Skullcandy is one of the best-known value for money headphone brands in the market. The brand has won a following for its funkily designed headphones. Its bass heavy sound might not appeal to purists, but is loved by more mainstream users. Well, the Skullcandy Venue sees the brand try to appeal to a slightly more upmarket audience — these are headphones which come with Active Noise Cancellation (ANC) and at Rs 18,999 are definitely on the expensive side, especially when you consider the general Skullcandy crowd.
They certainly do not look like your regular Skullcandy headphones either. The design is very subtle and nuanced, and at first sign you will not think these are Skullcandy headphones. The Venue seemed designed for a much more upmarket audience and have the traditional Skull logo only on the band. They are well designed and comfortable enough – built using “premium materials” (high-quality plastic) and are lightweight for their size. They will cover most ears completely and feel solid enough, and are adjustable, although the fit is a little on the tight side.
In terms of build and comfort, they are not quite in the class of the Bose QC 35 and Sony RX 1000, with whom they will inevitably be compared, but are nevertheless very good. Well, let’s face it, they do cost a fair bit less than those two. Both headphones cups have control buttons at the base (similarly to the Bose QC 35 II), which can take some time to getting used to, but are reasonably easy to use once you get the hang of their location. Speaking of location, the Venue has a very handy feature up its sleeve called Tile which lets you track your headphones from a connected phone, and it actually works.
But what of the REAL job of the Skullcandy Venue — the sound? Well, let us get one thing clear: if you are looking for thumping bass, then the Venue is not for you. The headphones offer very balanced sound generally with a slightly soft tendency which we think makes them very good for those who prefer to hear rock, folk and classical music. Those preferring techno, heavy dance or underground music might find the Venue sound a little too tame for their liking, especially given Skullcandy’s reputation for deep rich bass at the lower segments.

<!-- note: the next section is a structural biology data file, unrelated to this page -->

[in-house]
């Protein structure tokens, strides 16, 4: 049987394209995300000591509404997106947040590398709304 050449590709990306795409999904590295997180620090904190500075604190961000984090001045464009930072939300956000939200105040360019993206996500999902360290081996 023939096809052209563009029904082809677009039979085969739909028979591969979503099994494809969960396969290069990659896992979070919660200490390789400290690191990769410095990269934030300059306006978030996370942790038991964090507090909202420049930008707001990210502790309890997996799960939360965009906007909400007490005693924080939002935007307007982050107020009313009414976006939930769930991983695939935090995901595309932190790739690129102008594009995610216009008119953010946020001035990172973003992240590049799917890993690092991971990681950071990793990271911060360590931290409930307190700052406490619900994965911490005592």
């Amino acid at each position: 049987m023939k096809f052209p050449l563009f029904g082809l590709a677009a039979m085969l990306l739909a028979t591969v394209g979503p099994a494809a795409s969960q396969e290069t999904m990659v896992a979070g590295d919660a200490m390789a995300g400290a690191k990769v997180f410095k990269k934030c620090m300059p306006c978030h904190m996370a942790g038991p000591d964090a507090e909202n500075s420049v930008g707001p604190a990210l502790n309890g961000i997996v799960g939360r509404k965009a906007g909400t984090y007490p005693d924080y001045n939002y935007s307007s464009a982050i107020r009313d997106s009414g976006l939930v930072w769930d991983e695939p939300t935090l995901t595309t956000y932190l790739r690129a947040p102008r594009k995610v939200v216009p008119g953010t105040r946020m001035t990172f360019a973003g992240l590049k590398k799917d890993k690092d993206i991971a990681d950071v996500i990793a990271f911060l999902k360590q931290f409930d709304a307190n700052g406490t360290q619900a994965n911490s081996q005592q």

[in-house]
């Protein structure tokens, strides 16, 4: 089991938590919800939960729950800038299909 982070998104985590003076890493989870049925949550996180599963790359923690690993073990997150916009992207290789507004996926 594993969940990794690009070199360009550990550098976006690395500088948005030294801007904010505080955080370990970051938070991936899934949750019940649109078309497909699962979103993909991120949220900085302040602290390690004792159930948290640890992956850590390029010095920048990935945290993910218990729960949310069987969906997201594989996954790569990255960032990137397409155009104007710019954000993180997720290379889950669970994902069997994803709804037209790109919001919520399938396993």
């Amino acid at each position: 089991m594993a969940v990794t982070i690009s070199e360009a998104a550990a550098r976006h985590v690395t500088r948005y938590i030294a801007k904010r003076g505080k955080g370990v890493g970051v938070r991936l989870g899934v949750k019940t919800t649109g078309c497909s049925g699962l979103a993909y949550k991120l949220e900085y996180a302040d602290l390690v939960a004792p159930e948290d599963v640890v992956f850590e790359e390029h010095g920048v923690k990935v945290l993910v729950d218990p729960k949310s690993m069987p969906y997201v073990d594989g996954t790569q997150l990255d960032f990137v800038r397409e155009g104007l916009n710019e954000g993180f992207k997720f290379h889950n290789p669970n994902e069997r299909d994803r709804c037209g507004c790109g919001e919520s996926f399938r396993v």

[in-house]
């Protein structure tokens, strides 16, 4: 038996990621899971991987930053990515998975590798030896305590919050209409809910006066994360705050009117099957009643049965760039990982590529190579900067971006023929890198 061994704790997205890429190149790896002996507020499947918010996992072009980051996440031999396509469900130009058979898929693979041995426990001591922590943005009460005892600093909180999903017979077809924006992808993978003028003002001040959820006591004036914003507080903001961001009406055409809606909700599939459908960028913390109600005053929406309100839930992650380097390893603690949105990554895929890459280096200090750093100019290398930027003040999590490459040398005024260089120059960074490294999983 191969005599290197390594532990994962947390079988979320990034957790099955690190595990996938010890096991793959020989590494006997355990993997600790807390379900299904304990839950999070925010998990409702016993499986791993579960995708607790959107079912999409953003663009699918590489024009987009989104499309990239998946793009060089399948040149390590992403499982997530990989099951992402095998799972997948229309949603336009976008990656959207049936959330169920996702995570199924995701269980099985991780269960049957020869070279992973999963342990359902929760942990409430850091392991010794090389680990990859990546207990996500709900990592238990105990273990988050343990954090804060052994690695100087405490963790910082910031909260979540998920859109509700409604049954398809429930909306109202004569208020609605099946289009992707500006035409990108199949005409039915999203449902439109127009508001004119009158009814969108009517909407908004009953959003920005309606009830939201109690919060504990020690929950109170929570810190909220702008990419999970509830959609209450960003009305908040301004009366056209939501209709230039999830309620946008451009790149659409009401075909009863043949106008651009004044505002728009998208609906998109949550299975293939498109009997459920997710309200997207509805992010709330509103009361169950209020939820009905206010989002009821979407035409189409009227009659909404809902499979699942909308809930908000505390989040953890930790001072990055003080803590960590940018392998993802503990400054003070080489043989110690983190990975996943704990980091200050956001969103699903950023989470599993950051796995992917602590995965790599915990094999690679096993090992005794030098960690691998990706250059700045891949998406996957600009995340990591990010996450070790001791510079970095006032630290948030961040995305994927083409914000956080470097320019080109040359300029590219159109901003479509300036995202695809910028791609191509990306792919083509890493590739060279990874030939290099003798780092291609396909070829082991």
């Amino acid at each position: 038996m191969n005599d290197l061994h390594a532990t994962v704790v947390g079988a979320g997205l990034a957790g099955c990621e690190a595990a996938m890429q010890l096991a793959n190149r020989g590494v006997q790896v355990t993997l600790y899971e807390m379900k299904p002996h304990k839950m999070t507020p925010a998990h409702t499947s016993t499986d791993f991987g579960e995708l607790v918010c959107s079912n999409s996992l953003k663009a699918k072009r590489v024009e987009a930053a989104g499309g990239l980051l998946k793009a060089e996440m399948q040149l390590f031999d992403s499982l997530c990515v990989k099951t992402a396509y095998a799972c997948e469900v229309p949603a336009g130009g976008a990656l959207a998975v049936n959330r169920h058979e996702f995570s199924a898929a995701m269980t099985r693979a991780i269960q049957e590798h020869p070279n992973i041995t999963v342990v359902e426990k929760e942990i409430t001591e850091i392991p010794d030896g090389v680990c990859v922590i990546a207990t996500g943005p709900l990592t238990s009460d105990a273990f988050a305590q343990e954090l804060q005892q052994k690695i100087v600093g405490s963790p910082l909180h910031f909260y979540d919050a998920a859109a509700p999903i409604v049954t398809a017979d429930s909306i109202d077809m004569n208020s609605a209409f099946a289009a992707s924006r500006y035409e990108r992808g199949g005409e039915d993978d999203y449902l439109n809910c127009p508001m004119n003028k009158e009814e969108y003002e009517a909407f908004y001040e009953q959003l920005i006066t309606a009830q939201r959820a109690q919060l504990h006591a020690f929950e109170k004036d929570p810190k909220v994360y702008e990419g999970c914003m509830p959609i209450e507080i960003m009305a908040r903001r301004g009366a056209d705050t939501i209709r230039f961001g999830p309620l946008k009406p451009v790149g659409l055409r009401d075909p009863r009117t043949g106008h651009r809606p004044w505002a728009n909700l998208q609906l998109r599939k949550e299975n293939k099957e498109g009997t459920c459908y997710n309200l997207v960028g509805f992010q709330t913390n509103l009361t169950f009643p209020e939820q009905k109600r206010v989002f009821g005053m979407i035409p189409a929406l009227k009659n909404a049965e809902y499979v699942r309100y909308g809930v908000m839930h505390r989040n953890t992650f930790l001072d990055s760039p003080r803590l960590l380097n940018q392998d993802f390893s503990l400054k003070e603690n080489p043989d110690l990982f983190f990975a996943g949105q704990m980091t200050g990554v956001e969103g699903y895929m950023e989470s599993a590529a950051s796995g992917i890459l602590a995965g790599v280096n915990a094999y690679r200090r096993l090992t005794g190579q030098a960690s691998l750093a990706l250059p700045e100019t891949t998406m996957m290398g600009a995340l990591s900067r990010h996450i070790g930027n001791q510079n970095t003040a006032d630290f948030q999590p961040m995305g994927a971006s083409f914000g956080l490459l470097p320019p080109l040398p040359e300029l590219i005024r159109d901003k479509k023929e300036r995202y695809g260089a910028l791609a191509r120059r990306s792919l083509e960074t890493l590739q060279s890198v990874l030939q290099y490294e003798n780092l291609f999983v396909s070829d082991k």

However, chances are that those willing to give the price of a Venue would be seeking more than just a whole lotta thump and we think that while the volumes of the Venue are a tad on the lower side, the sound quality is very good indeed, although we suspect it will appeal more to hardcore music lovers rather than casual listeners.
Then there is the matter of active noise cancellation (ANC). No, it is not in the class of Bose and Sony, but it is nevertheless very effective and should be more than sufficient for anyone who wants to drown out aircraft sound on a journey or just the murmur of a crowded area.
However, do not expect the Venue to kill ambient sound the way a QC 35 II does. The headphones do have a rather neat Monitor mode that pauses music and lets you hear external sounds when you hit a button. A neat touch. Calls can be handled from the headphones but call quality is not the greatest. These are headphones designed more for hearing than for calling.
The strongest point of the Venue however, is its battery. The headphones can easily last close to twenty hours on a single charge and careful handling and switching off ANC can easily double that time as well. If you do run out of battery, there is a cable that can let you use the headphones as normal wired ones. And there is one more trick — the headphones come with rapid charging that lets you get close to five hours of listening time when you charge it for just ten minutes. And yes, the headphones come with a very good carrying case too, something whose importance we cannot overstress.
All of which makes the Skullcandy Venue a very good option for those who want a pair of headphones that deliver decent sound and have very good battery life. We are not going to put them in the highest class of sound quality of even ANC, but they punch well above their weight and at Rs 18,999, deliver decent value for money. They will not give Bose or Sony sleepless nights, but are an excellent starting point for anyone who wants good quality sound with active noise cancelling. And are proof that Skullcandy can mix it with the best.
Traveller’s Tip: You can read more about active noise cancellation here, but in simple terms, it is a method by which headphones produce sounds to offset ambient sounds to ensure that you get to hear only what you wish to hear.